Eventide: A Novel by Therese Bohman

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She had, however, quickly grown accustomed to the pitying looks that said: “Women in their forties don’t dump their partner. You’ve really made a mess of things now.”

Karoline Andersson, art history professor at Stockholm University, has ended her 11 relationship with her partner, growing accustomed to living alone once again. In a period of ‘aimless confusion’, she meets a young post-graduate student Anton Strömberg whom brings to her attention a female artist Ebba Ellis, whose art was erotic, prolific and progressive for her time. Not only that, he claims to have letters and this could be a big break in the world of visual arts. Anton’s confidence is infectious, his youth alluring. Life once seemed to have a sort of purpose with her ex Karl, that soon became a sort of apathy. Now she is adjusting to loneliness and missing that which she shed. The time is ripe to forge ahead, to dig into her work. She’s always felt her best absorbed in her career, less ‘crowded’. There is competitiveness in her field, and she encounters the smug arrogance of one Lennart. Irritated that things require his interest and approval to be ‘worthy’ she is delighted when she has the upper hand with Anton.

Anton and Karoline’s interest in each other goes beyond the Ellis discoveries. Karoline feels illuminated by Anton’s attention, his youth awakens her, and the attraction between them is intoxicating. That he chose her, over all the younger women he could easily have,  proves she isn’t immune to that flattery. If everything is a game, what is her position? Is she safe from deception, betrayal, humiliation? Trouble could follow being involved with someone so young.

This is a story about a woman who never had children, isn’t married and whose entire life has been about work over creating a family. A life of poorly chosen affairs with different types of men and feeling adrift, tired of games in career and her personal life. There is a distance, though, that Karoline feels with men and in many ways the reader too experiences in trying to understand why Karoline is so crushed by life. In her feelings of forced shame, for being unattached, one wonders why it has to be an issue for the rest of the world at all? Karoline opens her eyes, and ‘life goes on.’

It isn’t a novel to make you feel uplifted, and the young hate relating to women like her because they may well fear going through men and life on auto-pilot, aging out, being fooled, disappointed. Who wants to stew in that when you’re fresh with the blush of youth? As to the rest of us, a little more chewed on by the world, Karoline can seem somewhat familiar.

Publication Date: April 10. 2018

Other Press

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Pretend I’m Dead: A Novel by Jen Beagin

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“Sorry,” he said. “I’ve made you uncomfortable with my creepy honesty.” He shook his head again.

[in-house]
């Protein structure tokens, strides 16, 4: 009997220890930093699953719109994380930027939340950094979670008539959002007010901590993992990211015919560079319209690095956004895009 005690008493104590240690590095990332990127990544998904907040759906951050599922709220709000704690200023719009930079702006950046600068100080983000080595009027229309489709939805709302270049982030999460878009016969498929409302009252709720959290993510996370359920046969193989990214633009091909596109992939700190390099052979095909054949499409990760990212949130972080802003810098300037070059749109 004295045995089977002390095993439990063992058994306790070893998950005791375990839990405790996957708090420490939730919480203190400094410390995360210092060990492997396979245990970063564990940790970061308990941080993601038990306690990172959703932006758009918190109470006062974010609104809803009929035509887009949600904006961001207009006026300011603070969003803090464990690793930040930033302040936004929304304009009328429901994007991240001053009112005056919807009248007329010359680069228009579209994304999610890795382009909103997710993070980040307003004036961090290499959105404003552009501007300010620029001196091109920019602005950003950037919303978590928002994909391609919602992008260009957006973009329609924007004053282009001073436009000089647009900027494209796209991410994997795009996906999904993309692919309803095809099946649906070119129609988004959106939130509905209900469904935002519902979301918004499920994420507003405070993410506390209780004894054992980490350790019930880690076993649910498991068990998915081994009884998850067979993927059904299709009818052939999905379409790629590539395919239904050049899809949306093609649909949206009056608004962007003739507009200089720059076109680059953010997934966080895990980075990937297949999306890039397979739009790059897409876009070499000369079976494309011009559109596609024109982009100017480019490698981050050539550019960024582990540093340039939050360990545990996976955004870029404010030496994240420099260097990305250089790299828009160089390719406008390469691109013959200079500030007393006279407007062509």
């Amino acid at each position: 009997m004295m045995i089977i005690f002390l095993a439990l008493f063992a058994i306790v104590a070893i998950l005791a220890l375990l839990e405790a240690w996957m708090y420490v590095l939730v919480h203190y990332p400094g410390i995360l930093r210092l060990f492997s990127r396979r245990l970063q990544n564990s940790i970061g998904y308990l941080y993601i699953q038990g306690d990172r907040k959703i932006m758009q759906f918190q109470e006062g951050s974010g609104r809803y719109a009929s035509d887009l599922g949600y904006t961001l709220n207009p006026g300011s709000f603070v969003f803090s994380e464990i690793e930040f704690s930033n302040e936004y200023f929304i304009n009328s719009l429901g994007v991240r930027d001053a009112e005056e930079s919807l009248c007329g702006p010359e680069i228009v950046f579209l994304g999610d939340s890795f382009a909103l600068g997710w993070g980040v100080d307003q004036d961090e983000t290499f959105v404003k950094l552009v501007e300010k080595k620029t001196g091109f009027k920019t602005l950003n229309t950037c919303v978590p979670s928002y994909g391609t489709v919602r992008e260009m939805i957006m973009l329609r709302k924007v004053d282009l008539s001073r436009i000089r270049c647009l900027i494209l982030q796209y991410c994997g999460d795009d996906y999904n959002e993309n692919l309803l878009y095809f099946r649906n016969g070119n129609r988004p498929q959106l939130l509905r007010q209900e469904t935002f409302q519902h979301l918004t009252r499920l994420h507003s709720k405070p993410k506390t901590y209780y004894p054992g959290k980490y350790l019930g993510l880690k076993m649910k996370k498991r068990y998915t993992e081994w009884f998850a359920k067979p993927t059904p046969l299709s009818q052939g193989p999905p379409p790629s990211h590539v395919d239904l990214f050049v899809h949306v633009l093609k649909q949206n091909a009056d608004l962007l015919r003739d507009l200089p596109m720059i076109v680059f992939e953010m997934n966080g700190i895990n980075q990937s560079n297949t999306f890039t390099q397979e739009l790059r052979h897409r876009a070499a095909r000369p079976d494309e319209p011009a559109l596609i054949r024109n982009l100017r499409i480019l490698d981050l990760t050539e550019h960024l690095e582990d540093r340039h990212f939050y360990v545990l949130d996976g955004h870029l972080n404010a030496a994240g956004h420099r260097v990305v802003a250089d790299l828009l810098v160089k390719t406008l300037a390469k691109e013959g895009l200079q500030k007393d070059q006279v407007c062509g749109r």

“Not at all,” she said. “I’m actually a fan of creepy honesty.”

Mona is in her early twenties, minus all the bright-eyed ambition she’s ‘supposed’ to be filled with. When she isn’t cleaning houses she is handing out clean needles to drug addicts and falling hard for one, a man she calls ‘Mr. Disgusting’  Sharing an elevator in his building with a couple of crackheads should be enough to deter her, but instead she feels like a gift sent down just for him. Of course the ‘older and wiser’ in us thinks, no Mona- what are you doing?! Wayward child! But everyone must be free to make their own mistakes. He has a lot to teach her, full of his own ancient pain, their time together is raw and when it comes to its dramatic conclusion, his vision of her in Taos is the push she needs to head there.

In New Mexico she meets a New Age couple she calls Yoko and Yoko, as they welcome her into their lives she is surrounded by wisdom, healing energy and a lot of passionate hunger in their eyes, or is she reading the signs wrong? Being around both Nigel and Shiori (Yoko and Yoko) and listening to their stories gives rise to her own childhood memories and family. Her father, a man she long ago tried to close off out of her life, is in her head again. Mona finds work again as a cleaner, and among her clients are a woman who collects angels, a ‘supposed’ psychic in a trailer and a single father with a teen daughter she snoops around, confusing everything until she is sure he is guilty of all perverse acts.

Through it all, she is strangely inspired to make an effort, to join the world of the living, to get off her belly and stop feeling sorry for herself. In the beginning Mona is dangerously adrift, too ready to let another lead her, and it’s lucky for her that Mr. Disgusting’s vision of where she belongs forces her on an inner journey of sorts. The characters are all interesting and fun, they are the kind of people who give you pause, who seem so incredibly out there, and yet make more sense than ‘practical folks.’ The sort of people who come into a life just when they are needed most, there is hope. Maybe Mona isn’t doomed to drift through her entire life, after all.

This is a book for the young as much as the old. For the disaffected and the harmonious, for the sarcastic and the courtesy, the healthy and the wounded… okay, okay… just add it to your summer reading list!

Publication Date: May 18, 2018

Scribner